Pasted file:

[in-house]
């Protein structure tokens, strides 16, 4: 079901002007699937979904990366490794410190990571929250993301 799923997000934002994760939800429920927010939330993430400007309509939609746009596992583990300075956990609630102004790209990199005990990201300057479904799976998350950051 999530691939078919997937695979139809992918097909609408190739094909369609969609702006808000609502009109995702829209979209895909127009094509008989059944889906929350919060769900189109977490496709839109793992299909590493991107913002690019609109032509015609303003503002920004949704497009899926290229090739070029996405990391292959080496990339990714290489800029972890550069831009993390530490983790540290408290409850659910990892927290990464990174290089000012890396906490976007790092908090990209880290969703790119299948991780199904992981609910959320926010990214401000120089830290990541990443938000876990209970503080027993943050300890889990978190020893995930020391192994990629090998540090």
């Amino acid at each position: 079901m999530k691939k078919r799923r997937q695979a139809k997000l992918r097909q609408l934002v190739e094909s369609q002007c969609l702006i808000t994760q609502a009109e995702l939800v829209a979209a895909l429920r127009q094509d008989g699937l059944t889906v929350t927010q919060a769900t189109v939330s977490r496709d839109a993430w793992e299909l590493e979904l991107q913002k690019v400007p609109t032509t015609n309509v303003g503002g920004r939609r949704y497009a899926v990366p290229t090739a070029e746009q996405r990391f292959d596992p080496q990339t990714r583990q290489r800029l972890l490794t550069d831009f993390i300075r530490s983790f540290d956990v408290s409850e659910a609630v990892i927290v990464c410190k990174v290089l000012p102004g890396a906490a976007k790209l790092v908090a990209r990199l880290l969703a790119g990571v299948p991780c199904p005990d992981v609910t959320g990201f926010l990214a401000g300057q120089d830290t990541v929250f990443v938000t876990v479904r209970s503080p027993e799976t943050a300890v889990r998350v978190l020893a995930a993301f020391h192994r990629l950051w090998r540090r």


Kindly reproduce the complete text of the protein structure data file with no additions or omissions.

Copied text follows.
[in-house]
């Protein structure tokens, strides 16, 4: 079901002007699937979904990366490794410190990571929250993301 799923997000934002994760939800429920927010939330993430400007309509939609746009596992583990300075956990609630102004790209990199005990990201300057479904799976998350950051 999530691939078919997937695979139809992918097909609408190739094909369609969609702006808000609502009109995702829209979209895909127009094509008989059944889906929350919060769900189109977490496709839109793992299909590493991107913002690019609109032509015609303003503002920004949704497009899926290229090739070029996405990391292959080496990339990714290489800029972890550069831009993390530490983790540290408290409850659910990892927290990464990174290089000012890396906490976007790092908090990209880290969703790119299948991780199904992981609910959320926010990214401000120089830290990541990443938000876990209970503080027993943050300890889990978190020893995930020391192994990629090998540090």
């Amino acid at each position: 079901m999530k691939k078919r799923r997937q695979a139809k997000l992918r097909q609408l934002v190739e094909s369609q002007c969609l702006i808000t994760q609502a009109e995702l939800v829209a979209a895909l429920r127009q094509d008989g699937l059944t889906v929350t927010q919060a769900t189109v939330s977490r496709d839109a993430w793992e299909l590493e979904l991107q913002k690019v400007p609109t032509t015609n309509v303003g503002g920004r939609r949704y497009a899926v990366p290229t090739a070029e746009q996405r990391f292959d596992p080496q990339t990714r583990q290489r800029l972890l490794t550069d831009f993390i300075r530490s983790f540290d956990v408290s409850e659910a609630v990892i927290v990464c410190k990174v290089l000012p102004g890396a906490a976007k790209l790092v908090a990209r990199l880290l969703a790119g990571v299948p991780c199904p005990d992981v609910t959320g990201f926010l990214a401000g300057q120089d830290t990541v929250f990443v938000t876990v479904r209970s503080p027993e799976t943050a300890v889990r998350v978190l020893a995930a993301f020391h192994r990629l950051w090998r540090r």